Google and Apple show that tech companies' blase attitude to tax cannot continue

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Technology firms, like bankers, are starting to earn a bad name for themselves. The practice of funneling profits from different branches of a company through countries that have favorable rates of tax is nothing new -- far from it -- but it's becoming far more prevalent. Apple was recently asked to pay back $14.5 billion in unpaid tax in Europe, and this is not an isolated incident.

Small businesses understandably feel that they are getting a raw deal when the big players have the clout and resources to play the system to their advantage. But it doesn't always work out. In addition to the $14.5 billion in Ireland, Apple has just paid back $118 million in Japan for 'under-reporting income' and Google is also facing investigation in Indonesia over possible unpaid taxes.

In Apple's case, it was its iTunes arm that fell foul of local authorities in Japan. The company was found to have failed to report money earned there through iTunes before it was transferred to Ireland -- to benefit from the country's insanely low corporate tax rate. Specifically, says broadcaster NHK, the Tokyo Regional Taxation Bureau found that Apple failed to pay a withholding tax on earnings generated from Japanese subscriber fees which were transferred to Ireland to pay software licensing fees.

It's an example of precisely the kind of convoluted financial sleight of hand we have become used to. Money is shifted around between branches, transferred between countries, ferried back and forth in a manner akin to money laundering, making it incredibly hard for authorities to work out exactly what's going on. This is why the problem goes undetected for so long, and it is also why smaller companies -- who do not have the benefit of multiple international branches, shell companies, conveniently-located headquarters, and so on -- are so resentful.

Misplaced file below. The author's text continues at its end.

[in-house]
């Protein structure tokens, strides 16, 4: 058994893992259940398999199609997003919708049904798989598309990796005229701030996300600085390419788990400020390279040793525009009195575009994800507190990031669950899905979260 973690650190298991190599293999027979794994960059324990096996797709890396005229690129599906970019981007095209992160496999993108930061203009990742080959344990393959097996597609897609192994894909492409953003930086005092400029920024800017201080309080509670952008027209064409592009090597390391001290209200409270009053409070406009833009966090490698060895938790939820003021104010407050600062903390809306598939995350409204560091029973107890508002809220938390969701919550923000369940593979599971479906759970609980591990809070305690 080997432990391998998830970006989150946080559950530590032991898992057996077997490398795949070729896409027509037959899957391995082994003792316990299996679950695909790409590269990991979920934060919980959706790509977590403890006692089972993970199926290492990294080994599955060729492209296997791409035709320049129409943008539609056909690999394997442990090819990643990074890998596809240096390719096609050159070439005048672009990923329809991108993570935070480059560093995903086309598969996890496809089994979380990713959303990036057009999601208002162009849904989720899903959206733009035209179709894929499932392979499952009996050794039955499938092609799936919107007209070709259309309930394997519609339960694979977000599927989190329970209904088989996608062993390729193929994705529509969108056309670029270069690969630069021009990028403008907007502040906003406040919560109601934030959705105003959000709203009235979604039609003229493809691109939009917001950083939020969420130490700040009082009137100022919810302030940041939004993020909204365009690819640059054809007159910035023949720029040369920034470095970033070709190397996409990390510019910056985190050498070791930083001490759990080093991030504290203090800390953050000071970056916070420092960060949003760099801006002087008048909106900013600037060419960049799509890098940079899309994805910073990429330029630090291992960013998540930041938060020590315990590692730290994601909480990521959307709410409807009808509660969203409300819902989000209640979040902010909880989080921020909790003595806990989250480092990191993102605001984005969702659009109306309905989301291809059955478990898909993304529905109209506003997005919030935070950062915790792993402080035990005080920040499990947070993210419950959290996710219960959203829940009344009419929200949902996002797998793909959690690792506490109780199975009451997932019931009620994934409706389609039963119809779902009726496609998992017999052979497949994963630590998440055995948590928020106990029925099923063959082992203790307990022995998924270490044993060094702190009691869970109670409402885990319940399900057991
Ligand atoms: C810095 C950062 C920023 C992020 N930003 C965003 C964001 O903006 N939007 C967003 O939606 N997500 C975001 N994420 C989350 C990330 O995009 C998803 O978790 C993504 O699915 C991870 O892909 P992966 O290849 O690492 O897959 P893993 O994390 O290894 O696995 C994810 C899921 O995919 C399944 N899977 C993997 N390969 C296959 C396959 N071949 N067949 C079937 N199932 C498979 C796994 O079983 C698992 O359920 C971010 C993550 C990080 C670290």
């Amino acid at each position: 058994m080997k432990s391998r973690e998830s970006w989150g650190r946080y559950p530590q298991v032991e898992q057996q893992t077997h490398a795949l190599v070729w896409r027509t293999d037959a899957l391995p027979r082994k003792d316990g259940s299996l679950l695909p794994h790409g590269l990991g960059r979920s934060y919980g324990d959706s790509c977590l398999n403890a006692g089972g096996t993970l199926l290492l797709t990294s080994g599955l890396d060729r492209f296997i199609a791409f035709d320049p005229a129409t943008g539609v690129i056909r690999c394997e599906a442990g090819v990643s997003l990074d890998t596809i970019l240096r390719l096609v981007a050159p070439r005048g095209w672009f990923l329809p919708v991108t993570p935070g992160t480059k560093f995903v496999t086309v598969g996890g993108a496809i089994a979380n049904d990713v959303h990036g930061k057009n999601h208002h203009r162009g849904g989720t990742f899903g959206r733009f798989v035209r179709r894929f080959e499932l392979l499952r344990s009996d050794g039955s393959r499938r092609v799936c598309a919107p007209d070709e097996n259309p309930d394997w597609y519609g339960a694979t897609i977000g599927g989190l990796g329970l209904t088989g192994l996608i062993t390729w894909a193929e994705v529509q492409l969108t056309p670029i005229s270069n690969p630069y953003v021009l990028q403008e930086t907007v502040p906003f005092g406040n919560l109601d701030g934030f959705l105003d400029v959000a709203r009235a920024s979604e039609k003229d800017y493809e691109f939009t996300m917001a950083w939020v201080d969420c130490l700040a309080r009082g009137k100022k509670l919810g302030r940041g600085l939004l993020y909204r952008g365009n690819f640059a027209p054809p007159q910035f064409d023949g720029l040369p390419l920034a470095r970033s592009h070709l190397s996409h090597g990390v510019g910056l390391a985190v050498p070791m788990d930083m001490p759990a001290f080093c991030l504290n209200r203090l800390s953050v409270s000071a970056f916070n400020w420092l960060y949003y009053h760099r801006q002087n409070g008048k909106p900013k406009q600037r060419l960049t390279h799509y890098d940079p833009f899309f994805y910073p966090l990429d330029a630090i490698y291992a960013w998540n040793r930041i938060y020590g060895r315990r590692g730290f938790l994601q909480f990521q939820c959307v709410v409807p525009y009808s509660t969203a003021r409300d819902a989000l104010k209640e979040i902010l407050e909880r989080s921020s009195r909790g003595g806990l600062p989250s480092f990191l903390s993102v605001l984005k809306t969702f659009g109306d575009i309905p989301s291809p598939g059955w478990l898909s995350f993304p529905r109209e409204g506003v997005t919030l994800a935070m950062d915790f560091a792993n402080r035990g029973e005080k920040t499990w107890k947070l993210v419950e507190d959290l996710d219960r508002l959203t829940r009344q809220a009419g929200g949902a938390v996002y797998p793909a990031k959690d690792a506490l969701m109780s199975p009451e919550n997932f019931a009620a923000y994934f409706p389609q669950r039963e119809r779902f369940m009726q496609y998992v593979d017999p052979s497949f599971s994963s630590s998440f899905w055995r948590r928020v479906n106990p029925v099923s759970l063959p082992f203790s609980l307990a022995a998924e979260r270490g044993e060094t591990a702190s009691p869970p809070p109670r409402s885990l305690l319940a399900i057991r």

Of course, there are plenty of examples of very careful money 'manipulation' that are entirely legal. Morally questionable, perhaps, but entirely legal nonetheless. This is not really the issue -- although a greater degree of transparency would be appreciated by the public, rival companies, and the authorities. It's interesting to see that companies who are so desperate to publish transparency reports that present themselves in a good light (tackling the diversity problem and so on) and others in a bad light (the number of requests for user data governments make, for example) are quite happy for their financial arrangements to remain rather more opaque.

The latest news for Google is that it due to be investigated by tax authorities in Indonesia for allegedly failing to pay tax on advertising worth billions of dollars. the Indonesian tax office wrote to Google back in April requesting access to the company's tax reports -- suspicions were aroused when the company failed to respond. It now faces a full financial probe, the details of which are almost certain to remain as labyrinthine as the financial arrangements we are already aware of.

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